Join Michele Vallisneri for an in-depth discussion in this video Using Python dictionaries, part of Introduction to Data Analysis with Python.
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- [Voiceover] While lists associate numerical indices, starting at zero with an order sequence of elements, dictionaries map names to values. Here, names is actually a little more general than strings. Numbers work just fine and, in general, any Python object that is hashable may be used as a name. Hashable means that Python can convert it to a number. That's true for many types of objects. What we're going to review in this movie is how to create Python dictionaries, known as dicts, how to look at the individual elements, how to merge dictionaries, and how to loop over dictionaries in a few different ways.
We will now open the exercise file for this movie. To do that, if you're already in the IPython notebook, we can go back to its Finder interface and click on the 02_03_dicts_begin file. If your not in the IPython notebook, you would have, first, to open it up and then navigate to the location in the file system where you can find your exercise files. So let's talk about dictionaries. In Python, dictionaries are denoted by curly braces, again, with items separated by commas.
Each item consists of a key such as a state or a country and a value, in this case, the name of its capital Let's write a few more. Just as we do with lists, values are accessed with a bracket notation, but instead of a number, we're going to use a key. For instance, we may wish to look at the capital of Italy. This same notation can be used to add items to a dictionary.
Let's look at our dictionary again. Access in a non-existent item results in a key error. We can also check whether an item exists or not with the in operator. So Germany is not a key in our dictionary, but Italy is. Combining two dictionaries is a little more inconvenient than combining two lists. This is because the sum of two lists is simply the concatenation, but with dictionaries, we may have collisions between items.
So the way to think about combining two dictionaries is that we have an existing dictionary and then we update it with a new one. If there are new values for the same keys, those will be replaced in the resulting dictionary. For instance, let's create a second dict of more capitals, including Germany this time, and let's update our existing capitals dictionary with more capitals. Well done. Again, we can delete items in a dictionary using del and identifying them by their key.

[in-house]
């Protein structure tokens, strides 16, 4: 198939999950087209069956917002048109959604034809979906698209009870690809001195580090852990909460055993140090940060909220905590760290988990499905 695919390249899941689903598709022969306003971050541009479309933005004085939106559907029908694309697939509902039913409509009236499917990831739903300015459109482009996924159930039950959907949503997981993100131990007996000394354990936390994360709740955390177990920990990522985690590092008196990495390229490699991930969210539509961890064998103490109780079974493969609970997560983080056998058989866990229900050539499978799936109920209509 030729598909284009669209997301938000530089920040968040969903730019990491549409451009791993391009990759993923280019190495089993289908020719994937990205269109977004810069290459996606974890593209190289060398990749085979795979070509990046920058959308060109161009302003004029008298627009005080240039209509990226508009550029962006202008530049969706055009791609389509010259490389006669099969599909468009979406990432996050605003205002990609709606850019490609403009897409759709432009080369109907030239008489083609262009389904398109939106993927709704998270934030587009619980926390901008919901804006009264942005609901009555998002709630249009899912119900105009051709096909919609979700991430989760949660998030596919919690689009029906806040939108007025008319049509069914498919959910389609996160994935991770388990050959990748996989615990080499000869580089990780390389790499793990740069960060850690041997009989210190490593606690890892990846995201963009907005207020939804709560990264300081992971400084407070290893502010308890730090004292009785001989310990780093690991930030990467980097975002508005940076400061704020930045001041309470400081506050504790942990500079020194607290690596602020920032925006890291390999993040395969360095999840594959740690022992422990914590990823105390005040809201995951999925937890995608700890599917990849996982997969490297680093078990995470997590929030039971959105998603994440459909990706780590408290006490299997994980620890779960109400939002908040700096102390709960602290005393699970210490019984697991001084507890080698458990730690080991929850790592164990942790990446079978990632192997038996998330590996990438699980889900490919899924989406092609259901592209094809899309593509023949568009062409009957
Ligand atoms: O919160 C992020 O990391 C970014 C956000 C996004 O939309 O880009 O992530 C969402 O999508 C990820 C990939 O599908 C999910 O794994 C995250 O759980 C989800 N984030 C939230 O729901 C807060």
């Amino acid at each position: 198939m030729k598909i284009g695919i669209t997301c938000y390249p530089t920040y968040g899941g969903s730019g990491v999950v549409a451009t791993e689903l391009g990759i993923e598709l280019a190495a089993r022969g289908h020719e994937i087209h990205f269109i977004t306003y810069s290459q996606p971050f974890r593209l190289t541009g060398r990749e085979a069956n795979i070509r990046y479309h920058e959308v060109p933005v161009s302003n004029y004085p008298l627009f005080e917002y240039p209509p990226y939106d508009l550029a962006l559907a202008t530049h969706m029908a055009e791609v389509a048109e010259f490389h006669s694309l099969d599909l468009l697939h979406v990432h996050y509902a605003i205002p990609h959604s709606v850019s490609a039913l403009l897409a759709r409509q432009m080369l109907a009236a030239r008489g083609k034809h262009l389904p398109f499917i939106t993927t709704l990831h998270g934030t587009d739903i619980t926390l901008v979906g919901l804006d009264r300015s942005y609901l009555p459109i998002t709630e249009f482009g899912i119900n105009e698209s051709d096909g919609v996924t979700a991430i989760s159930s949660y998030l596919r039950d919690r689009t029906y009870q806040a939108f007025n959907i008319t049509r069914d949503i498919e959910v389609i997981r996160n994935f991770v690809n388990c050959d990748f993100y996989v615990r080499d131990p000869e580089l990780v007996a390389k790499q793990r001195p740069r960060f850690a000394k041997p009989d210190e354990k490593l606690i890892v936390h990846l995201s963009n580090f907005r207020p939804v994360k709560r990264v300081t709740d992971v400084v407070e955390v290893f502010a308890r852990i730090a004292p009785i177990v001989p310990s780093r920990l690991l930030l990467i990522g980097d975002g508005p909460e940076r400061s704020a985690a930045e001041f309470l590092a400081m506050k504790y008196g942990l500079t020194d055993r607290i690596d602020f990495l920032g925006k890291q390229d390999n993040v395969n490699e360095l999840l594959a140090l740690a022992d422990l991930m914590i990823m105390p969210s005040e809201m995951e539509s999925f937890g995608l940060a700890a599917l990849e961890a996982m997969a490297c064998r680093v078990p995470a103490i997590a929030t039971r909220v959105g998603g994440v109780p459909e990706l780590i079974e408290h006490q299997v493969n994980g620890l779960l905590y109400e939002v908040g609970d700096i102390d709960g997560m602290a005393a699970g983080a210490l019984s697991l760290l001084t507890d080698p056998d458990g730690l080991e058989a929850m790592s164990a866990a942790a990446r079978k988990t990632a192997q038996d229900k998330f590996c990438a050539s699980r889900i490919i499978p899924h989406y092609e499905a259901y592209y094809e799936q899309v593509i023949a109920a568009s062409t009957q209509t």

Looping over a dictionary is very similar to looping over a list, however, there are three different kinds of loops you may want to do. The most straight forward's syntax, which is just for key in dictionary, gets you all the values of the keys so we may use it print the key and its associated value. If you want, you may even be more explicit and write the loop so that it's clear that you're looping over the keys. You can also loop over the values and you can loop over the keys and values together by writing a loop for a pair and using the method items of the dictionary.
You will notice that the keys and the values do not necessarily come out in alphabetical index. That index is not guaranteed for Python dictionaries and therefore, you shouldn't count on it. Just like lists, Python dicts are very useful and they're found everywhere in Python codes. They let you associate names with data and they're most natural to use where data items can be given unique labels. They're perhaps most appropriate to collect data items of different kinds. The classic example would be a dictionary that describes employee data, which may have an employee's name, address, and age.
We will now move on to Python Comprehensions, which in many cases are the best way to create lists and dictionaries.
- Writing and running Python in iPython
- Using Python lists and dictionaries
- Creating NumPy arrays
- Indexing and slicing in NumPy
- Downloading and parsing data files into NumPy and Pandas
- Using multilevel series in Pandas
- Aggregating data in Pandas